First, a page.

White House press secretary Josh Earnest refused to rule out a visit by Cuban President Raúl Castro to Washington, noting that leaders from other countries with spotty human rights records have already met with President Obama in D.C.
After Wednesday’s surprise announcement that the administration would seek to “normalize” relations with the embargoed Caribbean nation, Earnest said President Obama is open to visiting Cuba in the future.
And on Thursday, the press secretary made clear that the White House is also considering playing host to the aging Communist revolutionary.
“The analogy that we’ve tried to draw — or at least identify — is that there are important national security reasons for the president to travel to other countries that have what we would describe, at best, as having checkered human rights records,” Earnest said, referring to recent state visits to China and Burma.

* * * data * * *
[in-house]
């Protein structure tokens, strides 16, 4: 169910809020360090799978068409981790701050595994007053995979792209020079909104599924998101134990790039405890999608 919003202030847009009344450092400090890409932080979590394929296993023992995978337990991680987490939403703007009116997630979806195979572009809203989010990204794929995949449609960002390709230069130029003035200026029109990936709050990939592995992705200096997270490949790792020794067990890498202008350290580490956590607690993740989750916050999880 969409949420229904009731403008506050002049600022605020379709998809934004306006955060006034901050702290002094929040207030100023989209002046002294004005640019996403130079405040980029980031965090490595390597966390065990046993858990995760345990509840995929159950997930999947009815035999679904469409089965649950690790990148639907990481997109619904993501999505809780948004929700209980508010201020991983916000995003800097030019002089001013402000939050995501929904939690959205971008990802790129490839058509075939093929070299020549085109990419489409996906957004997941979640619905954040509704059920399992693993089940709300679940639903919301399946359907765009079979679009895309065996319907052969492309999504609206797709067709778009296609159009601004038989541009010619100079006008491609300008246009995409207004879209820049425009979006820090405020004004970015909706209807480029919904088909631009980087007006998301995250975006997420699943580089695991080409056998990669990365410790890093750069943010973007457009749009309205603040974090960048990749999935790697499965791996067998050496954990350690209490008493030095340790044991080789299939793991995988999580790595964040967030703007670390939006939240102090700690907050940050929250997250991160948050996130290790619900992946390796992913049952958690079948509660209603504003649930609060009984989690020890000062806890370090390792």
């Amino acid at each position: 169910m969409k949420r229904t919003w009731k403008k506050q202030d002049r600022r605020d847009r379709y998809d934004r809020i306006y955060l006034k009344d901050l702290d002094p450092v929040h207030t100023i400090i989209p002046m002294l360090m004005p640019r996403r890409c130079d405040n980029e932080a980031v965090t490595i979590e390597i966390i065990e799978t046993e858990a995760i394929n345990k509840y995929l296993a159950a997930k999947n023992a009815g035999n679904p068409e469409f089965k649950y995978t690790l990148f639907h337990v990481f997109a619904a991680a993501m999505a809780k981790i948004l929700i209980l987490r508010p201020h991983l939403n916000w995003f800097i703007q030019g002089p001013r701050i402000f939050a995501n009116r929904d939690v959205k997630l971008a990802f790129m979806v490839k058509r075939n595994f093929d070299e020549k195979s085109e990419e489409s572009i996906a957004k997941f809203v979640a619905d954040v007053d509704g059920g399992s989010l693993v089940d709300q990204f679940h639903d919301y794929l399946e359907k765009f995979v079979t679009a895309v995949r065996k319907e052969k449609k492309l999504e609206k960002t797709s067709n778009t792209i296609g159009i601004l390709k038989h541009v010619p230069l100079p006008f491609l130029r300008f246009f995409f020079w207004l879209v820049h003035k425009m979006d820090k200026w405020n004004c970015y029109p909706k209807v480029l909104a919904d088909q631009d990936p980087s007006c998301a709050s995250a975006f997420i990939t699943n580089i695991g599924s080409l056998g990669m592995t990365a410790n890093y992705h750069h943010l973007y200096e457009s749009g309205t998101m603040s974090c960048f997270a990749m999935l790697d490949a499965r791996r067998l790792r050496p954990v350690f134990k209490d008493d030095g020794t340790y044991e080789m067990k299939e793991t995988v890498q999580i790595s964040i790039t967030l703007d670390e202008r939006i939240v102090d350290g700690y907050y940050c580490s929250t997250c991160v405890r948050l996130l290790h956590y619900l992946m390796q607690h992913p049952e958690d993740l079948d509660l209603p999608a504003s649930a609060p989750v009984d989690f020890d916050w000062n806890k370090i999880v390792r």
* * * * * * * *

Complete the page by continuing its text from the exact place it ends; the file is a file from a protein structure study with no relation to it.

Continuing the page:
“Having an open relationship, in which the president engages with the leaders of other countries, can actually serve as a useful way to shine a spotlight on the shortcomings of other countries’ records as it relates to human rights,” he continued.
“So I guess the point is, that the president has had the leaders of both Burma and China to the United States,” Earnest concluded. “And for that reason, I wouldn’t rule out a visit from President Castro.”